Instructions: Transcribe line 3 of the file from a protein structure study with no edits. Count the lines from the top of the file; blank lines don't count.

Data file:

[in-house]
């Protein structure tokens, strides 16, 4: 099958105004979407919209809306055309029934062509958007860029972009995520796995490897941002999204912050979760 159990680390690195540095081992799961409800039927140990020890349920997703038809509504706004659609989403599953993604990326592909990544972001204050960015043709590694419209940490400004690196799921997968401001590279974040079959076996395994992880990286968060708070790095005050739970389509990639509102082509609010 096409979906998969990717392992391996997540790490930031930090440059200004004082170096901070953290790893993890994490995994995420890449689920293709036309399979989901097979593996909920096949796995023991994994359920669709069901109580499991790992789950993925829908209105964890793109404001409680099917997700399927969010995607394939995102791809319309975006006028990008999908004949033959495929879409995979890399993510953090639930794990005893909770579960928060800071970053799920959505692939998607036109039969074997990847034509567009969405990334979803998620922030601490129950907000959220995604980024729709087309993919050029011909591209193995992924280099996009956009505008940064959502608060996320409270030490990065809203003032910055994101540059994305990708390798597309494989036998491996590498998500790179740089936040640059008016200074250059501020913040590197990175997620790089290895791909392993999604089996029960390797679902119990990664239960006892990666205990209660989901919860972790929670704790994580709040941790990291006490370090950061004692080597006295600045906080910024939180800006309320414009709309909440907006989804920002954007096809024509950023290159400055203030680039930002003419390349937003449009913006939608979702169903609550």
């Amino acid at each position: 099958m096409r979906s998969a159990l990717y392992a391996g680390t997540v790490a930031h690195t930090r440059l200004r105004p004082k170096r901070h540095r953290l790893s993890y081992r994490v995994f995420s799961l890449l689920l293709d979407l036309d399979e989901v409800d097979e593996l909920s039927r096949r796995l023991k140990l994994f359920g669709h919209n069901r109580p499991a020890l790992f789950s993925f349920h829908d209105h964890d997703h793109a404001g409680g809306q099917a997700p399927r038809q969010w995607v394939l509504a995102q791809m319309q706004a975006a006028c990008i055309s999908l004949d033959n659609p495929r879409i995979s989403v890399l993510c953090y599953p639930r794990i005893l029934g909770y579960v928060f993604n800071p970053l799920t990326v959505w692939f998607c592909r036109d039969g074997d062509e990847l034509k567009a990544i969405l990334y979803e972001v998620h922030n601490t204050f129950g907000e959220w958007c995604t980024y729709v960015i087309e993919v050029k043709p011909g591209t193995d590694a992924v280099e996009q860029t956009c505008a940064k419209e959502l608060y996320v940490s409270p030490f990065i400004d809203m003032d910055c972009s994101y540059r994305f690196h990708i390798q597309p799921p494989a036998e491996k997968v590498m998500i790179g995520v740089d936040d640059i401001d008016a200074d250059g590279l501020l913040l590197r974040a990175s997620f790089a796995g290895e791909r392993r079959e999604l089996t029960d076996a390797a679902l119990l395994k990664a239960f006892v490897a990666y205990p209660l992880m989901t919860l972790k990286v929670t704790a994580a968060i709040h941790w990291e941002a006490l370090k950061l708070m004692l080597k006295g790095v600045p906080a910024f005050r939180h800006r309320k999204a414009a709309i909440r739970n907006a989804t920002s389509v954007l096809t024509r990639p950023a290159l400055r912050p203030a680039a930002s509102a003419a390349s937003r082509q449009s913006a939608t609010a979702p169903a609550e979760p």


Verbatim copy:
């Amino acid at each position: 099958m096409r979906s998969a159990l990717y392992a391996g680390t997540v790490a930031h690195t930090r440059l200004r105004p004082k170096r901070h540095r953290l790893s993890y081992r994490v995994f995420s799961l890449l689920l293709d979407l036309d399979e989901v409800d097979e593996l909920s039927r096949r796995l023991k140990l994994f359920g669709h919209n069901r109580p499991a020890l790992f789950s993925f349920h829908d209105h964890d997703h793109a404001g409680g809306q099917a997700p399927r038809q969010w995607v394939l509504a995102q791809m319309q706004a975006a006028c990008i055309s999908l004949d033959n659609p495929r879409i995979s989403v890399l993510c953090y599953p639930r794990i005893l029934g909770y579960v928060f993604n800071p970053l799920t990326v959505w692939f998607c592909r036109d039969g074997d062509e990847l034509k567009a990544i969405l990334y979803e972001v998620h922030n601490t204050f129950g907000e959220w958007c995604t980024y729709v960015i087309e993919v050029k043709p011909g591209t193995d590694a992924v280099e996009q860029t956009c505008a940064k419209e959502l608060y996320v940490s409270p030490f990065i400004d809203m003032d910055c972009s994101y540059r994305f690196h990708i390798q597309p799921p494989a036998e491996k997968v590498m998500i790179g995520v740089d936040d640059i401001d008016a200074d250059g590279l501020l913040l590197r974040a990175s997620f790089a796995g290895e791909r392993r079959e999604l089996t029960d076996a390797a679902l119990l395994k990664a239960f006892v490897a990666y205990p209660l992880m989901t919860l972790k990286v929670t704790a994580a968060i709040h941790w990291e941002a006490l370090k950061l708070m004692l080597k006295g790095v600045p906080a910024f005050r939180h800006r309320k999204a414009a709309i909440r739970n907006a989804t920002s389509v954007l096809t024509r990639p950023a290159l400055r912050p203030a680039a930002s509102a003419a390349s937003r082509q449009s913006a939608t609010a979702p169903a609550e979760p």